Archive for recipes
Also known as Indonesian Beef Ribs Soup. A specialty from Jakarta, the city where I was born and grew up in. But what does “soto” means? Have a look ~ here ~ from my previous posting. Soto Betawi has become a regular menu that keeps popping up every two weeks or so. The reason is because I like it better than the chicken version and Michael would never say no this this.
I ran out of some ingredients & spices a few weeks ago. Little things like lemon grass, fresh galangal and frozen kaffir lime leaves. Of course you can substitute them with powdered ones if that’s the only option, but you know already, nothing beats the real thing. Even from the moment I started mixing the ingredients, I can tell whether the soto is going to have the correct taste or not from the scent of the cooked ingredients. Powdered or packaged ingredients usually have a slightly “off’ chemically taste to it – well, only a few very good brands like Munik, tastes almost like the real thing.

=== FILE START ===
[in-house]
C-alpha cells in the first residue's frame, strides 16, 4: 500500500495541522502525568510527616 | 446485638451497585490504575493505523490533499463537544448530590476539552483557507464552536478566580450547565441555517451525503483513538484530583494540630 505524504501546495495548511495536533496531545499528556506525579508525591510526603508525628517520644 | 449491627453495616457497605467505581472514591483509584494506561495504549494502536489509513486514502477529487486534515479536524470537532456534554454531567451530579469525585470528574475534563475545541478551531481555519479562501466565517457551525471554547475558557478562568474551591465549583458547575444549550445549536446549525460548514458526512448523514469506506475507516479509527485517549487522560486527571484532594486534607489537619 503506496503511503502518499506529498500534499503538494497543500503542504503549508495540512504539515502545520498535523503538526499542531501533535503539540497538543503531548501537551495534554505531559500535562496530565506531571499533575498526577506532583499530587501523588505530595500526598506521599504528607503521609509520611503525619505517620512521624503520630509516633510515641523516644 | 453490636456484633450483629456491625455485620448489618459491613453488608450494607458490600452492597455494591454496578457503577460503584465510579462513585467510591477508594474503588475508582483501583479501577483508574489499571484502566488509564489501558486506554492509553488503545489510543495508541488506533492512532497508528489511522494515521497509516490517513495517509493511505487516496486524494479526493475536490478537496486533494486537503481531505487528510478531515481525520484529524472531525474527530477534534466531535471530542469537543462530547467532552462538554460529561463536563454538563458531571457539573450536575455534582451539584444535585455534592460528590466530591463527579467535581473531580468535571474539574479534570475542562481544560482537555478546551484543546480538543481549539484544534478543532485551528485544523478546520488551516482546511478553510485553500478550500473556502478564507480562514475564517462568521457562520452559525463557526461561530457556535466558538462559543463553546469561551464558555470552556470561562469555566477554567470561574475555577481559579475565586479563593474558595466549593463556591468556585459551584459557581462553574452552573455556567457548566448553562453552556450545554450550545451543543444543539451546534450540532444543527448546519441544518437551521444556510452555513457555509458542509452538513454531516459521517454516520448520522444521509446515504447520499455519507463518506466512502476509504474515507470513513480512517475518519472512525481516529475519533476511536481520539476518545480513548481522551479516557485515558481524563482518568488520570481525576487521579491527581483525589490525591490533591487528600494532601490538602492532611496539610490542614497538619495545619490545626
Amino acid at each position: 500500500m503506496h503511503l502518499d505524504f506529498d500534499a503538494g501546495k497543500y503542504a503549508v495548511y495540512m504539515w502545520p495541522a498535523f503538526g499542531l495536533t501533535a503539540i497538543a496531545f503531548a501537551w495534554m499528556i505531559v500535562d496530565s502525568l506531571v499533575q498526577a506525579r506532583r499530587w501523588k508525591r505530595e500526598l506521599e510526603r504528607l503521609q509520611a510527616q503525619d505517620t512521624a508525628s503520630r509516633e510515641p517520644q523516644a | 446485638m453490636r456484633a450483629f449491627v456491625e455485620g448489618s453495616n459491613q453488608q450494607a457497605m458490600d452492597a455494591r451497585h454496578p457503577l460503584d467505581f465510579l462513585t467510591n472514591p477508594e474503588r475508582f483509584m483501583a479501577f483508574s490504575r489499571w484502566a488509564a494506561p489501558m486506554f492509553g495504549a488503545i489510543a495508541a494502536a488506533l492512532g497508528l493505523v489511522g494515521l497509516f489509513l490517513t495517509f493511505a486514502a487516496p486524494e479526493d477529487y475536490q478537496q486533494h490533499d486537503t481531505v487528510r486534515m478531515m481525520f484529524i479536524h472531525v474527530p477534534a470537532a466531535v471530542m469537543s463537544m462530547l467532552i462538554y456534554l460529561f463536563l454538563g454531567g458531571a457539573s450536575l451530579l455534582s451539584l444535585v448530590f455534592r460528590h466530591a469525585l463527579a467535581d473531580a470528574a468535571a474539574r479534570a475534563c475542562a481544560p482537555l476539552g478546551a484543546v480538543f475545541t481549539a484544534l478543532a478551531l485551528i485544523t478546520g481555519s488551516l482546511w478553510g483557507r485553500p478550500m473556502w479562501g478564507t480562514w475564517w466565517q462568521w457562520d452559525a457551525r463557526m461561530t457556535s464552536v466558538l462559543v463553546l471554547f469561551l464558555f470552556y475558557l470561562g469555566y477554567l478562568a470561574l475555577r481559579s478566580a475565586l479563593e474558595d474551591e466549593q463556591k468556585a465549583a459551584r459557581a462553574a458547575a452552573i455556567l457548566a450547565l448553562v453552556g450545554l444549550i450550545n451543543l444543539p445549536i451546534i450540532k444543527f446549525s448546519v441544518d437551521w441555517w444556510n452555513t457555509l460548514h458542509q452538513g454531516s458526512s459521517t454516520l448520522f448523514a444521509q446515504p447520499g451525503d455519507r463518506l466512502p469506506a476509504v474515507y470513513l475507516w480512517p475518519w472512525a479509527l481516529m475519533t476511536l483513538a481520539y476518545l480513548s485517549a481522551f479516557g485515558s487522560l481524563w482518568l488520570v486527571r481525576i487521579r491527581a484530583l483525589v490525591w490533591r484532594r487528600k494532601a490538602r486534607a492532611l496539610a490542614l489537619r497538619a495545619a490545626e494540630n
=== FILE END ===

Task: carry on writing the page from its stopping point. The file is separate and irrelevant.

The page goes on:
This weekend, a friend brought me a new supply of these ingredients from Shanghai. Whoa my gosh! That gift equals with a pouch of gold nuggets to me. No kidding, where can you get these stuff in the middle of a grassland? So here I am, cooking away my favorite recipes once again….
Recipe for Soto Tangkar Betawi
(or Batavian Beef Ribs Soup) you can have a look HERE
The weather is getting chillier now in IM. Although I stay indoors most of the time and have the grocery shopping delivered to the room, I went outside yesterday for a quick stroll to a bakery next door. They have great pastry selections that are just perfect for morning coffee and afternoon tea. Well, I got the pastries, but came back feeling horrible. Sniffles, heavy head and chest. I think I’m getting a bad flu. Can’t believe it, over a 20 minute stroll?
Good thing that I made the soup right before the flu hit hard. It was quite easy and quick to prepare, unlike the Indonesian “soto” or soup that would usually mess up my kitchen. A nice change in the menu. I love the flavours of green chilies blend in nicely with red beans. A few pieces of pork ribs also brings out a nice rich flavour to the soup. Oh, I oven-roasted the rest of the pork ribs with minimum barbecue seasonings. Some slices of corn bread on the side.
**Recipe from Mark Bittman – NYTimes
* 4 tablespoons butter, olive oil, lard or bacon drippings
* 1 1/2 cups medium-grind cornmeal
* 1/2 cup all-purpose flour
* 1 1/2 teaspoons baking powder
* 1 teaspoon salt
* 1 cup sugar
* 2 eggs1
* 1/4 cups milk, more if needed